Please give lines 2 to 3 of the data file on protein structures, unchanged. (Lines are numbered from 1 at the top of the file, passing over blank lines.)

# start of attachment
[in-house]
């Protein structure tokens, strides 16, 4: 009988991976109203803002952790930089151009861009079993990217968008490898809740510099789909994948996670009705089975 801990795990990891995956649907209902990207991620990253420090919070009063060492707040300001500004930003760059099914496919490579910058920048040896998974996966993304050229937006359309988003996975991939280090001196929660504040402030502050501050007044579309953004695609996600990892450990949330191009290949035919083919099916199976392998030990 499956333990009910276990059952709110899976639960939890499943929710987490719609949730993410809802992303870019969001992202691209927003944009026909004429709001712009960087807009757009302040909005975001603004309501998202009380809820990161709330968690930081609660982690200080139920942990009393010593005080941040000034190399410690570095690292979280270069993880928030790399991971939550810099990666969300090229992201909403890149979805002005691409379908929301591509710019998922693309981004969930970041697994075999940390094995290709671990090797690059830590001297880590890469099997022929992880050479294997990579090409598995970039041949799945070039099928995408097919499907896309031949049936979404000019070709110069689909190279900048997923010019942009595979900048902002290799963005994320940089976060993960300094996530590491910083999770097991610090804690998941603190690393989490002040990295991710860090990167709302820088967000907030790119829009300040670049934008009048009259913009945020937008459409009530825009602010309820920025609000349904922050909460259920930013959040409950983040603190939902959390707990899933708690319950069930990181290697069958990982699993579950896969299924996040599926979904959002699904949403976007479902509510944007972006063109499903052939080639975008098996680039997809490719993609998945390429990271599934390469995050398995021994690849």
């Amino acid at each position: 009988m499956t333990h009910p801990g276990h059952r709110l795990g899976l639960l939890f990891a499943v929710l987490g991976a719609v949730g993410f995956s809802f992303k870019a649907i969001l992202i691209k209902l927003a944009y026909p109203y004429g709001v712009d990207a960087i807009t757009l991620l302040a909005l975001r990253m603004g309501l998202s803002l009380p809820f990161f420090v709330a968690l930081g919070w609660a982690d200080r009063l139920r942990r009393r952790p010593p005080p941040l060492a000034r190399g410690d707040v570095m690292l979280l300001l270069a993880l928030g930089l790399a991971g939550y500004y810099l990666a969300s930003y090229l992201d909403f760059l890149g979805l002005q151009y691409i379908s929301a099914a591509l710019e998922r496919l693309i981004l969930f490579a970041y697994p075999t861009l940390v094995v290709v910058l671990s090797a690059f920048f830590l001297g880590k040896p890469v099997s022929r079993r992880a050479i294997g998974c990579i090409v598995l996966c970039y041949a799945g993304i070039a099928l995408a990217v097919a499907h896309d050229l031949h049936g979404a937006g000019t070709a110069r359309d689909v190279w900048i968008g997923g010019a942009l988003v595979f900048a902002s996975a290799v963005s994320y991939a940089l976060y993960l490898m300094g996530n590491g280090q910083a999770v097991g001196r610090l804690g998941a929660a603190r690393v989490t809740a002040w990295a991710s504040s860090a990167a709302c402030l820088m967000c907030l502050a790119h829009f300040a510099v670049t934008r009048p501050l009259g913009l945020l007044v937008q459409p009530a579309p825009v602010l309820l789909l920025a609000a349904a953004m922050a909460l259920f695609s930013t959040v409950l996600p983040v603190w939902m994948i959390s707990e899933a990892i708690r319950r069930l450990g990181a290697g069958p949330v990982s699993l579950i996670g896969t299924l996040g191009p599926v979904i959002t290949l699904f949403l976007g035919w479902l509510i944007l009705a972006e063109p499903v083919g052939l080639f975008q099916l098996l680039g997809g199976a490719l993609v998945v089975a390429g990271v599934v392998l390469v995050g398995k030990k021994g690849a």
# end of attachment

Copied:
């Protein structure tokens, strides 16, 4: 009988991976109203803002952790930089151009861009079993990217968008490898809740510099789909994948996670009705089975 801990795990990891995956649907209902990207991620990253420090919070009063060492707040300001500004930003760059099914496919490579910058920048040896998974996966993304050229937006359309988003996975991939280090001196929660504040402030502050501050007044579309953004695609996600990892450990949330191009290949035919083919099916199976392998030990 499956333990009910276990059952709110899976639960939890499943929710987490719609949730993410809802992303870019969001992202691209927003944009026909004429709001712009960087807009757009302040909005975001603004309501998202009380809820990161709330968690930081609660982690200080139920942990009393010593005080941040000034190399410690570095690292979280270069993880928030790399991971939550810099990666969300090229992201909403890149979805002005691409379908929301591509710019998922693309981004969930970041697994075999940390094995290709671990090797690059830590001297880590890469099997022929992880050479294997990579090409598995970039041949799945070039099928995408097919499907896309031949049936979404000019070709110069689909190279900048997923010019942009595979900048902002290799963005994320940089976060993960300094996530590491910083999770097991610090804690998941603190690393989490002040990295991710860090990167709302820088967000907030790119829009300040670049934008009048009259913009945020937008459409009530825009602010309820920025609000349904922050909460259920930013959040409950983040603190939902959390707990899933708690319950069930990181290697069958990982699993579950896969299924996040599926979904959002699904949403976007479902509510944007972006063109499903052939080639975008098996680039997809490719993609998945390429990271599934390469995050398995021994690849």
């Amino acid at each position: 009988m499956t333990h009910p801990g276990h059952r709110l795990g899976l639960l939890f990891a499943v929710l987490g991976a719609v949730g993410f995956s809802f992303k870019a649907i969001l992202i691209k209902l927003a944009y026909p109203y004429g709001v712009d990207a960087i807009t757009l991620l302040a909005l975001r990253m603004g309501l998202s803002l009380p809820f990161f420090v709330a968690l930081g919070w609660a982690d200080r009063l139920r942990r009393r952790p010593p005080p941040l060492a000034r190399g410690d707040v570095m690292l979280l300001l270069a993880l928030g930089l790399a991971g939550y500004y810099l990666a969300s930003y090229l992201d909403f760059l890149g979805l002005q151009y691409i379908s929301a099914a591509l710019e998922r496919l693309i981004l969930f490579a970041y697994p075999t861009l940390v094995v290709v910058l671990s090797a690059f920048f830590l001297g880590k040896p890469v099997s022929r079993r992880a050479i294997g998974c990579i090409v598995l996966c970039y041949a799945g993304i070039a099928l995408a990217v097919a499907h896309d050229l031949h049936g979404a937006g000019t070709a110069r359309d689909v190279w900048i968008g997923g010019a942009l988003v595979f900048a902002s996975a290799v963005s994320y991939a940089l976060y993960l490898m300094g996530n590491g280090q910083a999770v097991g001196r610090l804690g998941a929660a603190r690393v989490t809740a002040w990295a991710s504040s860090a990167a709302c402030l820088m967000c907030l502050a790119h829009f300040a510099v670049t934008r009048p501050l009259g913009l945020l007044v937008q459409p009530a579309p825009v602010l309820l789909l920025a609000a349904a953004m922050a909460l259920f695609s930013t959040v409950l996600p983040v603190w939902m994948i959390s707990e899933a990892i708690r319950r069930l450990g990181a290697g069958p949330v990982s699993l579950i996670g896969t299924l996040g191009p599926v979904i959002t290949l699904f949403l976007g035919w479902l509510i944007l009705a972006e063109p499903v083919g052939l080639f975008q099916l098996l680039g997809g199976a490719l993609v998945v089975a390429g990271v599934v392998l390469v995050g398995k030990k021994g690849a």